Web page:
When "Save the Elbe" planned the action at the shareholder meeting, we did not imagine to travel to the Ok Tedi. To us it was an abstract argument, used in the real world of Hamburg in our real feud with Affi, following the principle: think globally, act locally. When we came out of the talk with the head of Affi, Dr. Marnette, who had proposed to send a delegation to PNG, we looked at each other: what shall we do, if he was serious? Could we achieve anything on that journey, to justify the addition of tons of greenhouse gas to the atmosphere?
What we did achieve, and what we did notIt was demonstrated, that a well prepared shareholder action will raise public awareness. The company leaders could not ignore the problem. The tool of shareholder action is not developed in Germany, as it is in other countries, so our action may encourage others. Affi may not claim to be sustainable and environmental friendly, but in contrast it has to be concerned, that the bad image of mining may stain its appearance. At a public lecture within the "Sustainable Metals" project at Hamburg, Dr. Marnette warmly appreciated the idea, to get an eco-rating for his company. As long as Affi contracts ore concentrate from Ok Tedi, it cannot be rated A1.
Affi will not use economic force, namely not to buy ore concentrate, to urge OTML to improve environmental protection. The crooked argument is, that the ore would be sold to another company and smelted under worse conditions than at Affi's. This calculation is not complete, however, because Affi would buy ore elsewhere, which was not processed cleanly so far. OTML showed no change of mine waste management. They are not impressed by just (sweet) talk. OTML expressed its concern, that without Affi as a reliable customer, ore concentrate would have to be sold less profitable, and thus budgets for environmental protection and social development would be cut. It is a cheap argument of both companies, to justify the bad, because things could be even worse.
Affi recognized its responsibility for the conditions, under which the copper ore is mined, that is processed at their plant. Affi tried to gain influence on the Global Mining Initiative, but GMI did not answer to this proposal.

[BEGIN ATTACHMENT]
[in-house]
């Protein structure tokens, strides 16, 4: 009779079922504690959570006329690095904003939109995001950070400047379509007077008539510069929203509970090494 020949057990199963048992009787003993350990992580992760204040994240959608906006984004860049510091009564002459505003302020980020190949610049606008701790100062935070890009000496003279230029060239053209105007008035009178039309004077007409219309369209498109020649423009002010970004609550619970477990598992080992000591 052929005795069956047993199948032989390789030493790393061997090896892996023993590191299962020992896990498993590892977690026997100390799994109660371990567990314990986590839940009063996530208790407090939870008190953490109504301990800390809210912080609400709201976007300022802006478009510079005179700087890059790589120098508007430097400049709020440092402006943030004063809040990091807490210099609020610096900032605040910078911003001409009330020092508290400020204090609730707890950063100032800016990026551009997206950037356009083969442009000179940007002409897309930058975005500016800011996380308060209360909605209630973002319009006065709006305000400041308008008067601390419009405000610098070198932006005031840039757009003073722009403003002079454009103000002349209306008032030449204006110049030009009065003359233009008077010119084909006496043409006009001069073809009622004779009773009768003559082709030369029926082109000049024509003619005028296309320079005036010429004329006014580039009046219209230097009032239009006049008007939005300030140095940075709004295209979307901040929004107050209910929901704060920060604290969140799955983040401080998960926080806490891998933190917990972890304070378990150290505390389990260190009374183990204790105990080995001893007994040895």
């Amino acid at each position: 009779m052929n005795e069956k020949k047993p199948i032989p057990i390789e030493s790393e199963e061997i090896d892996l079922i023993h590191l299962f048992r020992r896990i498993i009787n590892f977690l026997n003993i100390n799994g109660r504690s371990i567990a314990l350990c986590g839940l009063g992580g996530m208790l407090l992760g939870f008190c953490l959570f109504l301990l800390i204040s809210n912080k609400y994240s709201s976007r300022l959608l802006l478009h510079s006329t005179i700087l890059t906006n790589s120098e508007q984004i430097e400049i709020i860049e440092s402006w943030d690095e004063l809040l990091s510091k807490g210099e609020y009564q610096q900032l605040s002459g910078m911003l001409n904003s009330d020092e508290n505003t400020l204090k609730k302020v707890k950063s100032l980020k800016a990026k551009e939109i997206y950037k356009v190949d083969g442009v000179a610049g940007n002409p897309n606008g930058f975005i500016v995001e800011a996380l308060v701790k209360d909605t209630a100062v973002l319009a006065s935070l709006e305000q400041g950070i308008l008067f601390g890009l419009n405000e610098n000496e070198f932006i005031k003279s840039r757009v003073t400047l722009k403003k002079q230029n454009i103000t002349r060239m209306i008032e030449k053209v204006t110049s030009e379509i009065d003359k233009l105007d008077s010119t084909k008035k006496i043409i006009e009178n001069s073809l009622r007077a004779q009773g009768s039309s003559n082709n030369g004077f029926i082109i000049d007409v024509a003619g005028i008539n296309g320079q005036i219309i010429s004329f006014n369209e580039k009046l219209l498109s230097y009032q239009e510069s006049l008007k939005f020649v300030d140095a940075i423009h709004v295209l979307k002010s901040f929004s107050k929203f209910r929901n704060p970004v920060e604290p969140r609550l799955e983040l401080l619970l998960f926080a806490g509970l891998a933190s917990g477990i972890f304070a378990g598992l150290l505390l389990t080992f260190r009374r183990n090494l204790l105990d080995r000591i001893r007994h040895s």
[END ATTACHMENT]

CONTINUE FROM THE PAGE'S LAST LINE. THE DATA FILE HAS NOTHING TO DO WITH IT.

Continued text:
Affi assists a health care project in the Ok Tedi region. However, Affi's effort does not aim at the time after mine closure, when help will be needed most.
It is possible, to open a discussion on a product like copper, where direct customers have no choice, like with forest products. The Evangelical Church in Germany may raise the issue as an ethical question.
The information gained on our travel are made available to environmentalists
envolved to the Ok Tedi issue. We will provide an up-to-date compilation
of our own text, videoclips, and pictures, mapping, internet links, and
documents of BHP, OTML, World Bank, and MPI on CD-ROM and on WWW. We completed
the list of Affi's suppliers of ore concentrate, to give hints to environmentalists
in other countries but PNG. The role of German State agencies is outlined.
"Save the Elbe" will not expand its activities, to become "Save the Ok Tedi", nor become a "stakeholder" at PNG. We introduced Affi as a stakeholder to PNG. Still the target of our work is Affi, Hamburg, to make it a clean coppersmelter, from the mine to products to recycling of products. Ok Tedi is but an example, that environmental problems within the copper production chain must not be exported to foreign countries.